ALEX: Yes. I did have the notes up but I took them down, being very efficient. But yeah, “The age of average is over,” I think it was, wasn’t it?
BEN: Yeah. I think that very much applies nowadays. They are undeniably crowded platforms. But I can vouch for the fact that, if you do this right you do find work.
Once you get to that stage where you’ve got a good amount of feedback built up, it’s incredible that you can go to these platforms and know that there is almost like a tap of work that you can turn on. That’s a great thing to have. Especially… well any time…especially in uncertain times as well.
ALEX: Yeah, well, absolutely. Looking at the big picture of these. We are now in a world where, you know, we can talk about things like Upwork, Freelancer, and PeoplePerHour being well-established platforms. That marketplace of skills…
I think there’s an article we touched on in terms of the freelance world issues such as the gender pay gap and equality in employment. Those things are much less stark in the world of freelancers because people tend to employ more on skills than they do an appearance and background and that kind of thing.
So it is a wonderful opportunity out there. That if you are a skilled person, you are looking for work, these platforms are there. There are lots of jobs available and there’s lots of stuff out there. So don’t be put off by the fact that they’re being really popular because it’s a really positive thing.
BEN: Yeah. This world is a genuine meritocracy. Which is nice to see.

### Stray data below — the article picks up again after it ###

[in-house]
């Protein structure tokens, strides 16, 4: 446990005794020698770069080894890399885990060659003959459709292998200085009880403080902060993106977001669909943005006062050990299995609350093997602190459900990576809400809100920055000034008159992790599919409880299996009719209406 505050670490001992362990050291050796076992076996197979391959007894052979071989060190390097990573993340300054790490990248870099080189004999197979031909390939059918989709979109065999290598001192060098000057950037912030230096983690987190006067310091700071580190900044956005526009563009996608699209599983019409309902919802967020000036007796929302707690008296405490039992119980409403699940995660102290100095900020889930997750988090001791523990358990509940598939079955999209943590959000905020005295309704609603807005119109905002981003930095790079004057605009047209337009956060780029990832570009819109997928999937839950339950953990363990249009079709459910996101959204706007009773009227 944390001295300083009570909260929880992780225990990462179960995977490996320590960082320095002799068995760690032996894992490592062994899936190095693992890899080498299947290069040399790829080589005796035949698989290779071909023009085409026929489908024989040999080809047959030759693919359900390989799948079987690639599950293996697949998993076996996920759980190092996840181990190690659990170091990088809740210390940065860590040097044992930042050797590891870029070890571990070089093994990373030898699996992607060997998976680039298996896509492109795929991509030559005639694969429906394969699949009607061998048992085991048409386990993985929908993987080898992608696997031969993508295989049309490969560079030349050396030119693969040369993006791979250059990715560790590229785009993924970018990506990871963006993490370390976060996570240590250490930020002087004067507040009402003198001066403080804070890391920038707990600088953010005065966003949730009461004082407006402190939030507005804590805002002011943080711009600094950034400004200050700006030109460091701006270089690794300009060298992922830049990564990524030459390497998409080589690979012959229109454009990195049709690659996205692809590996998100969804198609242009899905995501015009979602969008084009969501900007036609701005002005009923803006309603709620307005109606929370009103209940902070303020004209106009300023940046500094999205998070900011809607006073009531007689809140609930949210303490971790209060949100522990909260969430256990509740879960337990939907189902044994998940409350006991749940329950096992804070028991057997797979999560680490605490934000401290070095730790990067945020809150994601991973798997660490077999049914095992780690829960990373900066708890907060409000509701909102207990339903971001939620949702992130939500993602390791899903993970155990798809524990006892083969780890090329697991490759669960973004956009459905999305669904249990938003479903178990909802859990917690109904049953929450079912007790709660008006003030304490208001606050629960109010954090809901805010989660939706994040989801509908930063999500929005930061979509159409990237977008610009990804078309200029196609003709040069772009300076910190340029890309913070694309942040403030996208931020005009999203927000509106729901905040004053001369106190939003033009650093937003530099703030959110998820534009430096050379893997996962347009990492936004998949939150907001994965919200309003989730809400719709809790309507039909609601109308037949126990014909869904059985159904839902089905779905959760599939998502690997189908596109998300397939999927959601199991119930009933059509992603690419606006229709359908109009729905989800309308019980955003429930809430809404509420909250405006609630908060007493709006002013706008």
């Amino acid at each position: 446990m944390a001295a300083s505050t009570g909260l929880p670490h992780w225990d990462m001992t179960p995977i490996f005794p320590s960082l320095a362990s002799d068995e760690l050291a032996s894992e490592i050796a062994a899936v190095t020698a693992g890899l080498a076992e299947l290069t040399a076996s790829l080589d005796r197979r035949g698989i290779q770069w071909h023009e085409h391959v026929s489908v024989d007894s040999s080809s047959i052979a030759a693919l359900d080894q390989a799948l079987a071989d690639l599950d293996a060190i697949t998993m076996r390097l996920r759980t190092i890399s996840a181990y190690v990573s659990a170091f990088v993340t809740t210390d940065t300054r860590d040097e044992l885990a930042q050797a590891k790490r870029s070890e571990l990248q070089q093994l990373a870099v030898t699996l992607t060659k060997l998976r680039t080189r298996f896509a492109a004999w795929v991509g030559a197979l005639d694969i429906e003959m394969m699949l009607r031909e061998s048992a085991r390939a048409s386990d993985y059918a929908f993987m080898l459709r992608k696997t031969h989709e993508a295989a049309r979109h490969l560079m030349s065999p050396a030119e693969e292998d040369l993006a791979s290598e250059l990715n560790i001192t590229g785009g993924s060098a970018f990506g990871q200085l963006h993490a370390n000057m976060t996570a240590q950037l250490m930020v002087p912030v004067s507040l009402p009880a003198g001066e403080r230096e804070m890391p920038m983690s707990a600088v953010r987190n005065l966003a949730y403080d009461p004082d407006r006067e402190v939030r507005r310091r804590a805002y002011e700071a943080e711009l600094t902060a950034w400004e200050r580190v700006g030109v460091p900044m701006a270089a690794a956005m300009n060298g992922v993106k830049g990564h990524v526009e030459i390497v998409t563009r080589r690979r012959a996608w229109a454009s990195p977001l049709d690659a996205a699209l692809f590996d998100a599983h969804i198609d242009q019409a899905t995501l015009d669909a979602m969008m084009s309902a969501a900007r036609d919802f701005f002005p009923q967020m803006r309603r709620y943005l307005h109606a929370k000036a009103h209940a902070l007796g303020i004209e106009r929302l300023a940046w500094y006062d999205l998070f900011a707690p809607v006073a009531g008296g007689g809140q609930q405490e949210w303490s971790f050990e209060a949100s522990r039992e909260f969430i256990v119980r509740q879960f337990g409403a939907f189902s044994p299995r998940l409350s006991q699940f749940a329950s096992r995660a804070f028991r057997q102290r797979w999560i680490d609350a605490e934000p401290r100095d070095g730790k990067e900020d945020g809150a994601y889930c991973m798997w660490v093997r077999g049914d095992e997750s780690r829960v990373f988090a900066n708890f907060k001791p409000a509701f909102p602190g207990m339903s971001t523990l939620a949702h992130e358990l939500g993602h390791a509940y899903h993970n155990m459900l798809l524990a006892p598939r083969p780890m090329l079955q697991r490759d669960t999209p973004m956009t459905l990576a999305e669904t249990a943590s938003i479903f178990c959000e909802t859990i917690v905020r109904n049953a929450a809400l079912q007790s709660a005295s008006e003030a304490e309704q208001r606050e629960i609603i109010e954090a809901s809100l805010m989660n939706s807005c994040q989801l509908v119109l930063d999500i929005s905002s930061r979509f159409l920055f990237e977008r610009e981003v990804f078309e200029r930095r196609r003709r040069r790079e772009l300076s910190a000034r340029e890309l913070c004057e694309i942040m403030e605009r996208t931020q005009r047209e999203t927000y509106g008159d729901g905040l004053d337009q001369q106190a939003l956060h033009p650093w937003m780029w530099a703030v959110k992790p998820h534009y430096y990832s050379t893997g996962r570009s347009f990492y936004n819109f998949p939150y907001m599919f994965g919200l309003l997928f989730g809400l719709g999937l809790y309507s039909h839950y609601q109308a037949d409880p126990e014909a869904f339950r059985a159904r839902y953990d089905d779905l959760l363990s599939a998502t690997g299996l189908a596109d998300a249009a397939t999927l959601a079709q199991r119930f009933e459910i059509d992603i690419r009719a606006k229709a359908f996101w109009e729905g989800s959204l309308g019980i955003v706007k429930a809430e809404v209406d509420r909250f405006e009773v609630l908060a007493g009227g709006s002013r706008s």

So if you keep on at these platforms and you feel it’s sort of unfair that you’re not getting the work… be very honest with yourself. Think, “Okay. What am I doing that might be coming across as average? How am I not raising my head above that kind of average level and appearing something special to these clients?”
Because that’s what you need to do to get the work.
ALEX: And of course, you know, the world does need average people after all. So don’t be too hard on yourself.
Otherwise, how would we define ourselves as exceptional!?
BEN: Absolutely. I think that’s about all. I would hope that would be enough but I do also have an article, which once again I will put in the show notes, that I’ve got about 27 tips for applying for these jobs. So you’ll probably pick up some more from that as well.
ALEX: So just to recap very quickly. When you’re setting up your profile on your chosen platform, make sure there’s good detail in there and highlight your strengths. But also, perhaps, don’t look to put too much in there and make sure you really are providing a very good summary of what you’re good at and why somebody should employ you.
BEN: Just one thing I’d like to add there, as well. It’s sort of a basic of sales and marketing, but try to sell the benefits that people get from using your services rather than just listing attributes.